Gino has a knack for finding needles.
He surveys a vacant lot in Overtown, ground zero in Miami-Dade’s heroin epidemic, and homes in like a hawk on one dirty syringe after another, jamming them into a plastic case until it can hold no more.
“It’s kinda like cleaning up the neighborhood a little,” says the 60-year-old homeless veteran. “Kids playing or something like that, they may step on them and catch something.”
But he’s also helping reduce the risk heroin users will catch something, like hepatitis or AIDS, which infects a larger proportion of the population in South Florida than any other major metro area in the country.
Until last year, addicts could only try to clean needles themselves and hope for the best as they injected their drugs along with any viruses or bacteria that may have survived prior use.
“There’s a lot of people who’ve got AIDS sharing needles and you know a lot of people just pick them up off the ground and use them,” says Gino.
But now he is one of about 180 addicts who have a better option -- the University of Miami’s IDEA Exchange, where they can exchange dirty needles, like those he’s crammed into that case, for new, sterile syringes.
The state’s first legally sanctioned needle exchange is the brainchild of UM Dr. Hansel Tookes, who spent years trying to persuade legislators to pass the Infectious Disease Elimination Act of 2016 – IDEA – which gives immunity from drug paraphernalia charges to registered participants in the program. “The reach of this epidemic in our city in our state is unreal,” Tookes said. “We have people from all walks of lives.”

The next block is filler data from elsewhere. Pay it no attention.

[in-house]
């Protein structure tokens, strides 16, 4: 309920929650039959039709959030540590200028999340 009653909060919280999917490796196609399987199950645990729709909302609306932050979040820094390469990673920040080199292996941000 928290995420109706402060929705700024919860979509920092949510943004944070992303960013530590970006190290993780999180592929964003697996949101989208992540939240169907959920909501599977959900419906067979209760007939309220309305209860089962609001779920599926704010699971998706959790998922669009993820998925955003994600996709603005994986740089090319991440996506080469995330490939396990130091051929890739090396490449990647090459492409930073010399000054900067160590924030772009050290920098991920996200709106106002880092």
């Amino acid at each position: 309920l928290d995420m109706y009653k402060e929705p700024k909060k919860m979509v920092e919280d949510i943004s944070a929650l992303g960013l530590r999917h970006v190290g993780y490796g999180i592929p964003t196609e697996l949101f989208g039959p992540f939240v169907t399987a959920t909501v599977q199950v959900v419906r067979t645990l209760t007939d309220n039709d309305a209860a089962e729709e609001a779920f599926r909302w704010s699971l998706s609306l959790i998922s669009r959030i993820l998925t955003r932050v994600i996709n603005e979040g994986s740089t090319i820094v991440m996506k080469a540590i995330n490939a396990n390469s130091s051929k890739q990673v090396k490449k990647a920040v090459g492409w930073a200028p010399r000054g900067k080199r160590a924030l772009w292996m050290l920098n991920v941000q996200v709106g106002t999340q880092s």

From people with six-figure salaries to the homeless, like Gino, who’s grateful, saying “I think it’s very needed.”
It starts with outreach, something outreach coordinator Emy Martinez does from the driver’s seat of her car, cruising through the streets with an eye for addicts.
“Somebody overdosed on this corner last night,” she says, just a few blocks east of the IDEA trailers. “I saw one of my boys. They’re like my children.”
Soon, she’s out of the car and on the sidewalk trying to persuade a user to get to the exchange, where they are tested for HIV and hepatitis; offered counseling on their addictions or disease; and given an identification card that carries a unique number – so they remain anonymous.
For every needle tossed into a sharps container , they are given a new one, chosen from a menu offering different syringe sizes and needle gauges.
There’s also alcohol wipes, rubber straps to help engorge veins, gauze, sterile water and cookers – round metal containers about twice the size of a bottle cap, in which drugs are mixed and heated before being drawn into a syringe and injected.
And there are plenty of condoms. “People don’t realize that people who inject drugs are part of our community, they’re part of our families,” said Dr. Tookes. “Many people are married to people who inject drugs so, or have sexual relations with people who inject drugs.”
The hope here: a few hundred thousand dollars spent now will save tens of millions of dollars later if the program proves to prevent diseases spread by dirty needles.
The state allowed the program on one condition: not a penny of public money be used.
So Tookes and his colleagues obtained $700,000 from private foundations and donors to get started.
Research elsewhere shows “every dollar that’s put into needle exchange saves three dollars in health care costs,” Tookes said.
So he is tracking the infections rates of people walking into the program over years, to see if the program is having an effect.
About 60 percent of those who enroll have hepatitis C and 11 percent are HIV positive.
If those numbers fall, he hopes the state will allow public funds for programs here and across the state.
To critics who suggest the program encourages drug use and destroys lives, he said, “People use drugs regardless or not of whether they have clean needles… I think the people that come to our program, I think they’re so grateful. I think that if anything we’re uplifting lives.”